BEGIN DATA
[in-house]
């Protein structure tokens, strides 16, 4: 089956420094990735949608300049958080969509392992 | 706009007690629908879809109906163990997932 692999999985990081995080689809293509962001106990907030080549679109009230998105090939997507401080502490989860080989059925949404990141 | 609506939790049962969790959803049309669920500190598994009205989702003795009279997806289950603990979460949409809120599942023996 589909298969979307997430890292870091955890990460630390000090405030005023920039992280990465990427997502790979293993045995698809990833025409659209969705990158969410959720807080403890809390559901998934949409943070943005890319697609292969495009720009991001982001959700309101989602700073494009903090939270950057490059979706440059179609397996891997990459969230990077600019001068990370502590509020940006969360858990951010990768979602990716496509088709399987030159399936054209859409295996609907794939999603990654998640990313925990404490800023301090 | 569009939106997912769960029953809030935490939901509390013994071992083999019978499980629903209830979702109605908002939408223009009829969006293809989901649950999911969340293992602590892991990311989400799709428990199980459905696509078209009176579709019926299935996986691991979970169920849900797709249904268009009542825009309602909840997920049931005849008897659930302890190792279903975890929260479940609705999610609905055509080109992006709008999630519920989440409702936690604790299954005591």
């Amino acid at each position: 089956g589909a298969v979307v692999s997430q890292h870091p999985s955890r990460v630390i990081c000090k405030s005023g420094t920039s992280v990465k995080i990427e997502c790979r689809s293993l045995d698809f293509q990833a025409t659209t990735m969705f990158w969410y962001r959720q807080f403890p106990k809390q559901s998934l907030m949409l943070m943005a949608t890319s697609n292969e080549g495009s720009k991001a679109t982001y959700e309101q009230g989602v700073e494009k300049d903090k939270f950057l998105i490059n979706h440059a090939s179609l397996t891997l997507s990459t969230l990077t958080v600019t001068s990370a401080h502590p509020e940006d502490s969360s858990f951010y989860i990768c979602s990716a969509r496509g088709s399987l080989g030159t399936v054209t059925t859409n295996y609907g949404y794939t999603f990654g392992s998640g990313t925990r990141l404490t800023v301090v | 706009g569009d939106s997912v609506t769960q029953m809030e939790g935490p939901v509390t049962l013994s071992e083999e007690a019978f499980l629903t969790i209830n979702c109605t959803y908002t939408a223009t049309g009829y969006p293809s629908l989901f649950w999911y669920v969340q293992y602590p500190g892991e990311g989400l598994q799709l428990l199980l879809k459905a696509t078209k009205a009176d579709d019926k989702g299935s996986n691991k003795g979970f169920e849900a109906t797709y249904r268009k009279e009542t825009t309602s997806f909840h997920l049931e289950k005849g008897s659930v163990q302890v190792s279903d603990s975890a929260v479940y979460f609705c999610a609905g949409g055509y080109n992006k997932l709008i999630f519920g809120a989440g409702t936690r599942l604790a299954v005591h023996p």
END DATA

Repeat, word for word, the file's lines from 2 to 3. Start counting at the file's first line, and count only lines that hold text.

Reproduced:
């Protein structure tokens, strides 16, 4: 089956420094990735949608300049958080969509392992 | 706009007690629908879809109906163990997932 692999999985990081995080689809293509962001106990907030080549679109009230998105090939997507401080502490989860080989059925949404990141 | 609506939790049962969790959803049309669920500190598994009205989702003795009279997806289950603990979460949409809120599942023996 589909298969979307997430890292870091955890990460630390000090405030005023920039992280990465990427997502790979293993045995698809990833025409659209969705990158969410959720807080403890809390559901998934949409943070943005890319697609292969495009720009991001982001959700309101989602700073494009903090939270950057490059979706440059179609397996891997990459969230990077600019001068990370502590509020940006969360858990951010990768979602990716496509088709399987030159399936054209859409295996609907794939999603990654998640990313925990404490800023301090 | 569009939106997912769960029953809030935490939901509390013994071992083999019978499980629903209830979702109605908002939408223009009829969006293809989901649950999911969340293992602590892991990311989400799709428990199980459905696509078209009176579709019926299935996986691991979970169920849900797709249904268009009542825009309602909840997920049931005849008897659930302890190792279903975890929260479940609705999610609905055509080109992006709008999630519920989440409702936690604790299954005591």
């Amino acid at each position: 089956g589909a298969v979307v692999s997430q890292h870091p999985s955890r990460v630390i990081c000090k405030s005023g420094t920039s992280v990465k995080i990427e997502c790979r689809s293993l045995d698809f293509q990833a025409t659209t990735m969705f990158w969410y962001r959720q807080f403890p106990k809390q559901s998934l907030m949409l943070m943005a949608t890319s697609n292969e080549g495009s720009k991001a679109t982001y959700e309101q009230g989602v700073e494009k300049d903090k939270f950057l998105i490059n979706h440059a090939s179609l397996t891997l997507s990459t969230l990077t958080v600019t001068s990370a401080h502590p509020e940006d502490s969360s858990f951010y989860i990768c979602s990716a969509r496509g088709s399987l080989g030159t399936v054209t059925t859409n295996y609907g949404y794939t999603f990654g392992s998640g990313t925990r990141l404490t800023v301090v | 706009g569009d939106s997912v609506t769960q029953m809030e939790g935490p939901v509390t049962l013994s071992e083999e007690a019978f499980l629903t969790i209830n979702c109605t959803y908002t939408a223009t049309g009829y969006p293809s629908l989901f649950w999911y669920v969340q293992y602590p500190g892991e990311g989400l598994q799709l428990l199980l879809k459905a696509t078209k009205a009176d579709d019926k989702g299935s996986n691991k003795g979970f169920e849900a109906t797709y249904r268009k009279e009542t825009t309602s997806f909840h997920l049931e289950k005849g008897s659930v163990q302890v190792s279903d603990s975890a929260v479940y979460f609705c999610a609905g949409g055509y080109n992006k997932l709008i999630f519920g809120a989440g409702t936690r599942l604790a299954v005591h023996p």